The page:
FreedomPop, the startup disrupting the businesses of traditional mobile carriers by giving people ways to use mobile devices free of any charges, is today adding another sizeable round to its coffers. The company has raised $50 million to continue its global rollout beyond its home market of the U.S. and to help launch new international products. The products include a new “free hotspot” that will actually cost $49.99 initially but then gives users free data in 25 countries and a SIM that will give users access to free calls and data on their handsets across multiple regions, starting first with a $10 SIM covering Europe.
The funding, which appears just six months after FreedomPop raised $30 million with investors including Intel, is coming with a little mystery. The startup is not revealing the name of the investor.
All that co-founder and CEO Stephen Stokols would tell me is that it’s a very large financial player, a private-equity group, that does not want to reveal its name until later because there are also plans for it to integrate FreedomPop with another company that it is in the process of trying to acquire. (My guess is that the acquisition is of a carrier.)
We’ve also heard that the investor is potentially involved in the next round being raised by Uber that values the transportation company at $62 billion (it would be a first-time investor, and frankly if you’re a huge private-equity firm that is exactly who you would be looking to fund, so perhaps no surprise there).
The valuation with this latest round, Stokols says, is “significantly higher than the last round, below $1 billion but we are approaching it.” It brings the total raised by FreedomPop to $109 million.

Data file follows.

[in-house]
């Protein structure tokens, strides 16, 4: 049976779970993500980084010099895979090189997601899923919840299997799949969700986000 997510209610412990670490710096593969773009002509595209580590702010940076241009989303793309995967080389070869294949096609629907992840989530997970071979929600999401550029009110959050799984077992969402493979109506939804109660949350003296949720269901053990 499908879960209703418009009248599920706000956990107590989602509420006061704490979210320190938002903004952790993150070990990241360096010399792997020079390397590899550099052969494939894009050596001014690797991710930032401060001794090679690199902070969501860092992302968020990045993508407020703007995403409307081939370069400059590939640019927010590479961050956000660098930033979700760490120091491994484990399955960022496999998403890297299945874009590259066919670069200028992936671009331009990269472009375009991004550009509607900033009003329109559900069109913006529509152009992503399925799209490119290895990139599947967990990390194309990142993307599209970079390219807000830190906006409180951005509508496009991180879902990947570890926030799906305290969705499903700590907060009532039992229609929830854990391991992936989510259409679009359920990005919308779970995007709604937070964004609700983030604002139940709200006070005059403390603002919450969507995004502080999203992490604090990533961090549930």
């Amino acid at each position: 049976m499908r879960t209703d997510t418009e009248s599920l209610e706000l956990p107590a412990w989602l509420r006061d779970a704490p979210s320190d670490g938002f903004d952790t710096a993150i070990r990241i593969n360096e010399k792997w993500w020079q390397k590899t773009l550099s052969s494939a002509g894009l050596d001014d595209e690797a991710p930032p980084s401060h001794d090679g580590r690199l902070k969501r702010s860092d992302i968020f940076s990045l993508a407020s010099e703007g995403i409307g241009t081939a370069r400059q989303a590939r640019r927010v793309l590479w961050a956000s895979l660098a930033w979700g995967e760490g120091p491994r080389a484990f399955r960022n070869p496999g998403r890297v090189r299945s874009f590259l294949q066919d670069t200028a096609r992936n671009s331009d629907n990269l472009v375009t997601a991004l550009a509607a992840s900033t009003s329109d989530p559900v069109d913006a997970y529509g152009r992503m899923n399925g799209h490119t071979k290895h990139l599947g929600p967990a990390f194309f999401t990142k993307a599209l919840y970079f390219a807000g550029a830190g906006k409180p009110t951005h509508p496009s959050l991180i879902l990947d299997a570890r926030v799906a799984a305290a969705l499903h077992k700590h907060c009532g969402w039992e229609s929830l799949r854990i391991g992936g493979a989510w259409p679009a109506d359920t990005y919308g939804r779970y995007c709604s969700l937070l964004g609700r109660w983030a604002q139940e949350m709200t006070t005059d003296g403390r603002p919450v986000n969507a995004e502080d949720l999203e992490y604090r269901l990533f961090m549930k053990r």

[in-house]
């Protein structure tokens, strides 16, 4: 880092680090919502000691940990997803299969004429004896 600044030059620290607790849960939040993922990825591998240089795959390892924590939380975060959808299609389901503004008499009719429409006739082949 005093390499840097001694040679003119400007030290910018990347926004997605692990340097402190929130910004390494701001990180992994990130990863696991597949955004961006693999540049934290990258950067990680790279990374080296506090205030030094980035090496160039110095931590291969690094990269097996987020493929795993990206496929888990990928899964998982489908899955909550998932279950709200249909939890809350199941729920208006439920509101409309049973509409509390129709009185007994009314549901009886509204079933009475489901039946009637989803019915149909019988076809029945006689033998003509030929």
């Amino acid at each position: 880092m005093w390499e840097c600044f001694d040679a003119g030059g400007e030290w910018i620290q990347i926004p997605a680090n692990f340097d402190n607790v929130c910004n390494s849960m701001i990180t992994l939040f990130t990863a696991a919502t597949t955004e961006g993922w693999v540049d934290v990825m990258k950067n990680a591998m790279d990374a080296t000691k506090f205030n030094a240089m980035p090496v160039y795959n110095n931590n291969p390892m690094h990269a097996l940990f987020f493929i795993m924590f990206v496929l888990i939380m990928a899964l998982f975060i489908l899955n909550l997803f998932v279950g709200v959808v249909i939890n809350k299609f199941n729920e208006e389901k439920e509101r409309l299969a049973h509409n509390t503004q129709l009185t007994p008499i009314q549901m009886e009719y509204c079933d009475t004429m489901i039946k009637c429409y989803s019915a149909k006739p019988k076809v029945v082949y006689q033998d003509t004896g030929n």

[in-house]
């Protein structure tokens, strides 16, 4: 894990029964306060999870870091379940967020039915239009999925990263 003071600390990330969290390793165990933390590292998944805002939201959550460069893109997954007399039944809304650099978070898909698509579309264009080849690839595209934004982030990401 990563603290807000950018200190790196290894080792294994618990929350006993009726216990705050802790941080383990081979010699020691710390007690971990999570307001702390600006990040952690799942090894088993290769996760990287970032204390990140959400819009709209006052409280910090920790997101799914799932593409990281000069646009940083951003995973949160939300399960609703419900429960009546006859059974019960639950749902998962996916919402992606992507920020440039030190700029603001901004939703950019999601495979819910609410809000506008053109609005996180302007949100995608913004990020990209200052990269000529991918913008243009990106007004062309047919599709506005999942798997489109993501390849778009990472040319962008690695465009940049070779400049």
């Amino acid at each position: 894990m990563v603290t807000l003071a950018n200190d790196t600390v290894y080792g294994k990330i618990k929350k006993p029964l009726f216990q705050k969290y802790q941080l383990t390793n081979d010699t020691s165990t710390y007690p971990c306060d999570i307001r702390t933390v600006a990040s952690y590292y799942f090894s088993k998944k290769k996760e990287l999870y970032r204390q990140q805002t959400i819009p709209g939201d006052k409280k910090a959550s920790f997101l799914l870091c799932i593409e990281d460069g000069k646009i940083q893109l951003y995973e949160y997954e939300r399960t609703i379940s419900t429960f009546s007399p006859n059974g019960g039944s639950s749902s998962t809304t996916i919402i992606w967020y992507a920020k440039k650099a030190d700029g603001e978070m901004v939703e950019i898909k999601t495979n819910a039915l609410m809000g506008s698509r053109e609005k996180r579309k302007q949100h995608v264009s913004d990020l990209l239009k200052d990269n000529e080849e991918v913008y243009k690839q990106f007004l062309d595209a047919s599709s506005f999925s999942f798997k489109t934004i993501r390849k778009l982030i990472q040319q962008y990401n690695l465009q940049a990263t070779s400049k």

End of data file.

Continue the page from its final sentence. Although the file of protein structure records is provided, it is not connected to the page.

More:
The new investor may plan to integrate FreedomPop with other assets in its portfolio, but even without that, the startup has been making some significant headway in working with carriers and growing at home and globally, both under its own brand and as a silent partner providing the tech to underpin carriers’ own “free” offers to target new demographics of users.
(As we’ve explained in the past, FreedomPop is not your traditional MVNO. It gives away bundles of data, voice and text and upsells on extra data, voice minutes, voicemail and other services.
But it does something else, too: Most “virtual” operators essentially buy minutes, messages and data in bulk from carriers for their services and then resell these to their customers, which translates into thin margins for those MVNOs.
FreedomPop, however, buys only data which it then uses to offer the rest of its services — for example, voice as VoIP. Instead of prebuying in bulk, it negotiates different usage tiers and pays only for what its customers use. More recently it has been working on ways of using this technology directly within carriers’ networks to build new services for them, giving FreedomPop a more diverse revenue base in the process.)
Stokols said that so far, its international expansion has been strong. “The UK market [its first international market outside the U.S.] is going extremely well,” he said, with the conversion level already at 45 percent after launching last year (it took years to get to 50 percent in the U.S., he noted, and rates have to be at 30 percent “to make the model work”).
FreedomPop works by way of a SIM in the UK market and those have actually sold out at the moment. The projection now is that the UK will hit 1 million users in 18-24 months. Right now the whole service — U.S. and everything else — is just over 1 million users in total today.
The plan is to be in one more new market by the middle of this year with its full offering, but in the meantime it looks like there will be more opportunities to use FreedomPop’s other services. The global hotspot aggregates cellular capacity in 25 countries for UK and U.S. users to use data for free in all of them.
At first, it will cover the U.S., the U.K., France, Germany, Italy, Spain, Switzerland, Austria, Netherlands, Belgium, Luxembourg, Sweden, Finland, Norway, Denmark, Ireland, Portugal, Greece, Poland, Hungary, Slovakia, Croatia, Romania, Bulgaria and Czech Republic; and it will expand to 40 countries by the end of this year, including Asia and Latin America.
The SIM, which costs $10, will provide phone coverage in Europe.